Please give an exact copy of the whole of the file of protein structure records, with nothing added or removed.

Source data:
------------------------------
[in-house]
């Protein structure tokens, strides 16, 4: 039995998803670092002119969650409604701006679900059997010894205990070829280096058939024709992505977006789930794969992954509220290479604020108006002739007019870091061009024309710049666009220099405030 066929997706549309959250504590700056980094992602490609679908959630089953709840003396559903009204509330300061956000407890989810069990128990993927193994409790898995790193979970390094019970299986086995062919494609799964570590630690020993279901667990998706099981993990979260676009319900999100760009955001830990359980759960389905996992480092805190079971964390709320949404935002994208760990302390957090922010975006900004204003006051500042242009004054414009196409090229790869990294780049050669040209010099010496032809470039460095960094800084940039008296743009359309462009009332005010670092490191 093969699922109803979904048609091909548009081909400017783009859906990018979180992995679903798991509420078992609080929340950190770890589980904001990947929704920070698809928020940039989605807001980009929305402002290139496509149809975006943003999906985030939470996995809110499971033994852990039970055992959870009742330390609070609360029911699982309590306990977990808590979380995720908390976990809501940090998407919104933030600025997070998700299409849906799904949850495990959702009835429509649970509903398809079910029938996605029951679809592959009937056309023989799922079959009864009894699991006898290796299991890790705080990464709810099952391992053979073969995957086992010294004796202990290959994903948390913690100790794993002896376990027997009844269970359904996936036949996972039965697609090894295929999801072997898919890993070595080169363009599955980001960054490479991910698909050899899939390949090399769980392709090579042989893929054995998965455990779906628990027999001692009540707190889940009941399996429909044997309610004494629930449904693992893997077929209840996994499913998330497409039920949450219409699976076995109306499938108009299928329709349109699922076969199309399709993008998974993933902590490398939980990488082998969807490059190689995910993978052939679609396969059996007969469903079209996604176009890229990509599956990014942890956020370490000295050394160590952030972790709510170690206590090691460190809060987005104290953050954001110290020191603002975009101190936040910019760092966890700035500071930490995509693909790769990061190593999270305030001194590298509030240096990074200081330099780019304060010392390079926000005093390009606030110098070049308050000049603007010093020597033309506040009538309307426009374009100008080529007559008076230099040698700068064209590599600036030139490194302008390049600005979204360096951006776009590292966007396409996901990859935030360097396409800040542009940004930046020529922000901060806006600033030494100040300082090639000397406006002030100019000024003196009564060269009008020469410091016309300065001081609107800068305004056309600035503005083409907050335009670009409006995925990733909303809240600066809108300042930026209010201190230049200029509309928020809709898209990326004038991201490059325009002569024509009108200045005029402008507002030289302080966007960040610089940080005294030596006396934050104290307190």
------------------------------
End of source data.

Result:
[in-house]
């Protein structure tokens, strides 16, 4: 039995998803670092002119969650409604701006679900059997010894205990070829280096058939024709992505977006789930794969992954509220290479604020108006002739007019870091061009024309710049666009220099405030 066929997706549309959250504590700056980094992602490609679908959630089953709840003396559903009204509330300061956000407890989810069990128990993927193994409790898995790193979970390094019970299986086995062919494609799964570590630690020993279901667990998706099981993990979260676009319900999100760009955001830990359980759960389905996992480092805190079971964390709320949404935002994208760990302390957090922010975006900004204003006051500042242009004054414009196409090229790869990294780049050669040209010099010496032809470039460095960094800084940039008296743009359309462009009332005010670092490191 093969699922109803979904048609091909548009081909400017783009859906990018979180992995679903798991509420078992609080929340950190770890589980904001990947929704920070698809928020940039989605807001980009929305402002290139496509149809975006943003999906985030939470996995809110499971033994852990039970055992959870009742330390609070609360029911699982309590306990977990808590979380995720908390976990809501940090998407919104933030600025997070998700299409849906799904949850495990959702009835429509649970509903398809079910029938996605029951679809592959009937056309023989799922079959009864009894699991006898290796299991890790705080990464709810099952391992053979073969995957086992010294004796202990290959994903948390913690100790794993002896376990027997009844269970359904996936036949996972039965697609090894295929999801072997898919890993070595080169363009599955980001960054490479991910698909050899899939390949090399769980392709090579042989893929054995998965455990779906628990027999001692009540707190889940009941399996429909044997309610004494629930449904693992893997077929209840996994499913998330497409039920949450219409699976076995109306499938108009299928329709349109699922076969199309399709993008998974993933902590490398939980990488082998969807490059190689995910993978052939679609396969059996007969469903079209996604176009890229990509599956990014942890956020370490000295050394160590952030972790709510170690206590090691460190809060987005104290953050954001110290020191603002975009101190936040910019760092966890700035500071930490995509693909790769990061190593999270305030001194590298509030240096990074200081330099780019304060010392390079926000005093390009606030110098070049308050000049603007010093020597033309506040009538309307426009374009100008080529007559008076230099040698700068064209590599600036030139490194302008390049600005979204360096951006776009590292966007396409996901990859935030360097396409800040542009940004930046020529922000901060806006600033030494100040300082090639000397406006002030100019000024003196009564060269009008020469410091016309300065001081609107800068305004056309600035503005083409907050335009670009409006995925990733909303809240600066809108300042930026209010201190230049200029509309928020809709898209990326004038991201490059325009002569024509009108200045005029402008507002030289302080966007960040610089940080005294030596006396934050104290307190």